Take the case of the South East Asian Tigers. They depend heavily on external investment, over which they have no control, and the North American market, over which they have no influence, for their economic growth, and depend on this growth for their domestic legitimacy. They are therefore takers, not makers, of the rules that most fundamentally define their political standing. This is not, by any definition, sovereignty.

And yet, they thrive. Wealth accrues whilst sovereignty wanes. This gives lie to the oft spouted claim that globalisation is undermining the position of states in the international economy. In fact, many are richer, happier and more confident than ever before; but in a Faustian twist, they may be selling their political souls to be so. 


China, Europe and the US dollar

December 20, 2007

Following a recent post here on the use of the dollar weapon against the euro, it was pointed out to me that if the US was in the process of using the dollar weapon, the real target was not Europe but China. That the US is trying to force a revaluation of the yuan is almost certainly true; but I believe that both currencies are, in fact, in America’s sights.

In defence of my earlier post, it is easy to exaggerate the importance of the US trade deficit with China. In 2006, the total US deficit stood at $759 billion. Of that, $177 billion was with China. Whilst clearly a huge sum, it is not large enough to support claims that changing the terms of trade with China would solve America’s deficit problems. Moreover, it is not clear that a revaluation of the yuan would make a huge difference to America’s overall deficit. A stronger yuan would not make the US import less, merely source its imports from somewhere else.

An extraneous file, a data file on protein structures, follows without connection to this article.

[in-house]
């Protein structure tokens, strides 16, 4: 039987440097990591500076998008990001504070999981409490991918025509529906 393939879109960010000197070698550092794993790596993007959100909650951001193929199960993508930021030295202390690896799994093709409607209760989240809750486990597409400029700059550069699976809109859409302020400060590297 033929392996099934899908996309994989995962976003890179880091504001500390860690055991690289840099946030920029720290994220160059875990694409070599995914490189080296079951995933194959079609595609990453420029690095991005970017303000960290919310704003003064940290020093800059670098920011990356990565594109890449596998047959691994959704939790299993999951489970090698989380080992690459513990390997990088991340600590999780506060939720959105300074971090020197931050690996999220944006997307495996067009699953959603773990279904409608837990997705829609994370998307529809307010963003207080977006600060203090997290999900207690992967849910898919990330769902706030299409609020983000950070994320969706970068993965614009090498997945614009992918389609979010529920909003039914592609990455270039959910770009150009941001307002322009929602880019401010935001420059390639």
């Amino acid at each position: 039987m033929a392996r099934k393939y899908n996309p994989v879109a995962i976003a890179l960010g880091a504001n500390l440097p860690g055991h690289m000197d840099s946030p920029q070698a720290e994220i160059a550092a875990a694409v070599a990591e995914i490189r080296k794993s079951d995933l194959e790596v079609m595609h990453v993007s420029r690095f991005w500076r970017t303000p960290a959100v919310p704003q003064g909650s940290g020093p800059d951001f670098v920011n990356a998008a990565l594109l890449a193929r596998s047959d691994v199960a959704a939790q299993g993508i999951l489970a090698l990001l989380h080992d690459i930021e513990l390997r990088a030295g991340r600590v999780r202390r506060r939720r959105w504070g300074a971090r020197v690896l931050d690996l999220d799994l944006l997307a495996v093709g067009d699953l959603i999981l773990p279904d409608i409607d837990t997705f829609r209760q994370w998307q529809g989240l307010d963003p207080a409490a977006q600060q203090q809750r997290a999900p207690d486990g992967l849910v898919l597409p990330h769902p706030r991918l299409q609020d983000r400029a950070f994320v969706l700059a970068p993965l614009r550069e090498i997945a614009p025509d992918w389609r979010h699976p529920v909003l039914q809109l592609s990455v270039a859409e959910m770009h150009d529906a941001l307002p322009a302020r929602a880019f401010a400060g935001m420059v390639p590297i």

Nor would it make America export more. US exports are largely capital-intensive (and so expensive) and consumed primarily by rich countries. Given China is not yet part of this group, a revalued yuan would make little difference to demand for US-made products in that country. A stronger euro, on the other hand, would increase demand for US exports amongst wealthy Europeans. For this reason, reversing the $116 billion deficit with the EU is the priority for the US in its attempts to improve its balance of payments position. 

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The Top Five…Coup D’Etat-ers

December 3, 2007

By far and away the funniest story of last week was the failed coup d’etat in the Phillippines.

So, you’re in court, standing trial for plotting to overthrow the government. Things aren’t going well. What do you do?

The only sane response is to storm out of the courtroom, barricade yourself in the plush hotel down the road, and demand that the government stand down.

(First time round, the group, led by Senator Antonio Trillanes, occupied a luxury apartment complex. Like those other great slapstick artists, the US government, they clearly like to conduct their farces in style).

three-successful-coupsters.jpg

I was going to compile a list of the top five worst ever coup attempts to honour these jokers – any opportunity to relive (Sir!) Mark Thatcher’s moment of madness in Equatorial Guinea.

But I felt that wasn’t really appropriate. They needed something better than that.